New Mophie case adds extra battery and storage for your iPhone. But it's pricey, and there were some glitches in our tests.
Oh, you so know the pain when your iPhone battery poops out before you get the opportunity to refuel. You're equally dismayed by a handset that lacks ample storage when you're out and about shooting pictures and video, or downloading other files.
For several years, Mophie has helped solve the former problem; it sells popular iPhone battery cases that keep the devices breathing up to twice as long. Now, the case maker is attending to the latter issue, with a new product that supplies up to 32 extra gigabytes of local storage, on top of whatever capacity iPhone you own.
It's called the Mophie Space Pack, and it performs double duty: Like other Mophies, this latest case can be used to extend your battery well into overtime, up to 8 hours-plus of extra talk time. The bonus here comes with the additional storage, which can free up space on the phone for other stuff. According to Mophie, you can store up to 16,000 more photos, up to 9,000 more songs or up to 14 more hours of video. (The iPhone, unlike some Android devices, doesn't have a memory card slot for expanding storage.)
Alas, Space Pack doesn't arrive cheaply, and it doesn't arrive without trade-offs or, as I discovered in my testing, glitches. The 16-GB version costs $149.95; the step-up 32-GB model commands $30 more. Cases come in white or black and can accommodate the iPhone 5 and 5s models.
Beyond price, using Mophie means your iPhone is encapsulated in bulky packaging, concealing the slim sexy thing that you bought. It's by no means ugly, but you're definitely substituting style for need. The matte backing feels good in my hand, but the buttons are sometimes hard to press, and you may have to rely on a supplied adapter to plug your headphones in all the way.
Physically, the new case is a tad longer but otherwise a near twin for a Mophie Juice Pack Air model battery case that doesn't boast the extra storage.
As with other Mophies, the case is divided into two unequal parts: The main body casing is the largest piece, and it slides onto the upper portion of the phone; the much smaller bottom cap snaps onto the iPhone's Lightning connector.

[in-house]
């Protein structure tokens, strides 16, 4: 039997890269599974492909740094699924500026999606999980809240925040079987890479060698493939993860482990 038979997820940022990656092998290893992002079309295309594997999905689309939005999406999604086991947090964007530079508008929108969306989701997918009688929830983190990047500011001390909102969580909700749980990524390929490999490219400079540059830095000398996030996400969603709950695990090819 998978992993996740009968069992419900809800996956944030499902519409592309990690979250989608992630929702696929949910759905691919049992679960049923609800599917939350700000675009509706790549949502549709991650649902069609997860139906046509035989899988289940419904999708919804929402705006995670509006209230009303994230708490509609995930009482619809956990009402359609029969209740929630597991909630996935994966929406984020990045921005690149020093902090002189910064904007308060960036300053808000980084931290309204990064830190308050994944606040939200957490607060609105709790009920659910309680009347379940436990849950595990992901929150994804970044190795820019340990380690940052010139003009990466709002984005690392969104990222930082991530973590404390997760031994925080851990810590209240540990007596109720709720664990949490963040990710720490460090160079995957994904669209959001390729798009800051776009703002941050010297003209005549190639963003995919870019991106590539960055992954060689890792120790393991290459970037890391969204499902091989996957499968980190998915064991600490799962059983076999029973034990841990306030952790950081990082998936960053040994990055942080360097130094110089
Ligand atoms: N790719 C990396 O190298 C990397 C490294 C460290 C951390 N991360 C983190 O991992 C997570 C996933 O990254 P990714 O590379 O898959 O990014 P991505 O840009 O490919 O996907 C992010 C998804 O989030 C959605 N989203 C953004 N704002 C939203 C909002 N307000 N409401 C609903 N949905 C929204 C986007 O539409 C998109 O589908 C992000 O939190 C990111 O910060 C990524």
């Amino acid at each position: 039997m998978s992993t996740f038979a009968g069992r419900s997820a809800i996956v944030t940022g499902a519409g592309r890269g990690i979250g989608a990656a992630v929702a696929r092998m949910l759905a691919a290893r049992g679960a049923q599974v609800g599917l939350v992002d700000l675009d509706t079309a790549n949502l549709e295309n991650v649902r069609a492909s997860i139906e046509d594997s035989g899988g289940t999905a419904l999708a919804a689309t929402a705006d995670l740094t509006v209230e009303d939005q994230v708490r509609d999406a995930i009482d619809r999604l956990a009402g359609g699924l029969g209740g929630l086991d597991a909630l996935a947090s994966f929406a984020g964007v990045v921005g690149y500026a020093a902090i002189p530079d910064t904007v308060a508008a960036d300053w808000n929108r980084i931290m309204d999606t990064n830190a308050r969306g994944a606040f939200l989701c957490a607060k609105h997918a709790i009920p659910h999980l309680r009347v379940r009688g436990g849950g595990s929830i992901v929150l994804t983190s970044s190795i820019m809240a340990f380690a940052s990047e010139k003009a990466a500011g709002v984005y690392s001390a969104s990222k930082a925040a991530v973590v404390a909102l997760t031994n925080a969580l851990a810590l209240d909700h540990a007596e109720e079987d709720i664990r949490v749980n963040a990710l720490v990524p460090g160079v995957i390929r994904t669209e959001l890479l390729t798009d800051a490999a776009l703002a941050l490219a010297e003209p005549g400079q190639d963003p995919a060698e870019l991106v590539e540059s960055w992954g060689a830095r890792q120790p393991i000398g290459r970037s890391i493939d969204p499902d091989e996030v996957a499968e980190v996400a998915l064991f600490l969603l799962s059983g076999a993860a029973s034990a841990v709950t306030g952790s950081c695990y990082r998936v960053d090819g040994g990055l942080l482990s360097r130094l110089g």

On the back of this removable bottom cap is a small switch you flip to start or stop charging the phone. To the left of the switch are four LED status indicators, and a small silver button. If pressing the button illuminates all four LEDs, the Mophie is fully charged. If you do need to charge the Mophie, you connect it to a computer through micro-USB. (You can charge the iPhone and the Space Pack at the same time.)
Pressing the button on the Space model serves a secondary purpose; it lets you access the storage inside the case, a requirement from Apple, since it puts limits on what can be stored where.
Storage on the Mophie is managed through a free downloadable Space app. Content inside the app is compartmentalized under icons for Photos, Videos, Music, Documents, and "Other Files." You can create your own folders, too, and sort files by name, size, type or date. Files on the Space Pack can be shared via AirPlay, AirDrop, Facebook, Twitter, E-mail, Messages and Dropbox.
But you can't store just anything on the Mophie. Movies and TV shows you buy or rent from iTunes are left to the phone's own storage; Mophie doesn't have access. The same restriction applies to any apps you get from the App Store.
On the other hand, music purchased from iTunes can be stored on the Mophie portion because the files are royalty-free, but even there, you'll run into roadblocks. You cannot directly download music files to the Mophie. Instead you must connect Mophie to a computer, which treats it an external USB drive. From there, you can copy the songs over and play them within the Space app.
You do have the ability to sync up the pictures that already reside on your phone so they're automatically copied onto the Mophie app without you connecting the case to a computer. But to free up space on your phone, you'll still have to manually delete the pictures from the iPhone's Camera Roll, a potentially laborious effort depending on how many pictures you have.
You can actually snap pictures or videos from within the Mophie app, accessing the phone's front or rear cameras to do so. Unfortunately, I encountered glitches that prevented me from seeing those images until I connected my phone to the computer. Within the app itself, a gear kept spinning.
You may be wondering what happens to the Mophie Space Pack if you lose the bottom cap where your files are stored. Anyone who picks up that piece and connects it to their own Mophie is, for now, able to read any of the files on the cap. Mophie plans to patch this security hole soon by giving you the ability to add a password. (The Space Pack app on your own phone is password protected.)
If your iPhone and Mophie batteries are dead, you won't be able to access any of the files on the Mophie.
The Mophie Space Pack has a 1700mAh battery, same as on the Juice Pack Air. But the new case also reserves extra battery power for data storage functions alone (the bottom cap). Moreover, when you're done charging the phone device, you can access that reserve to watch a two-hour movie, the company tells me.
Mophie is hitting on the pain points that some iPhone customers experience. But not everything went smoothly in my tests, and the extra battery and extra storage are going to exact a pretty premium.
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THE BOTTOM LINE
Mophie Space Pack
$149.95 for 16-GB or $179.95 for 32-GB
Pro. Case can double iPhone battery life and add considerable storage capacity.
Con. Expensive. Case adds bulk. Certain file management restrictions. A few glitches.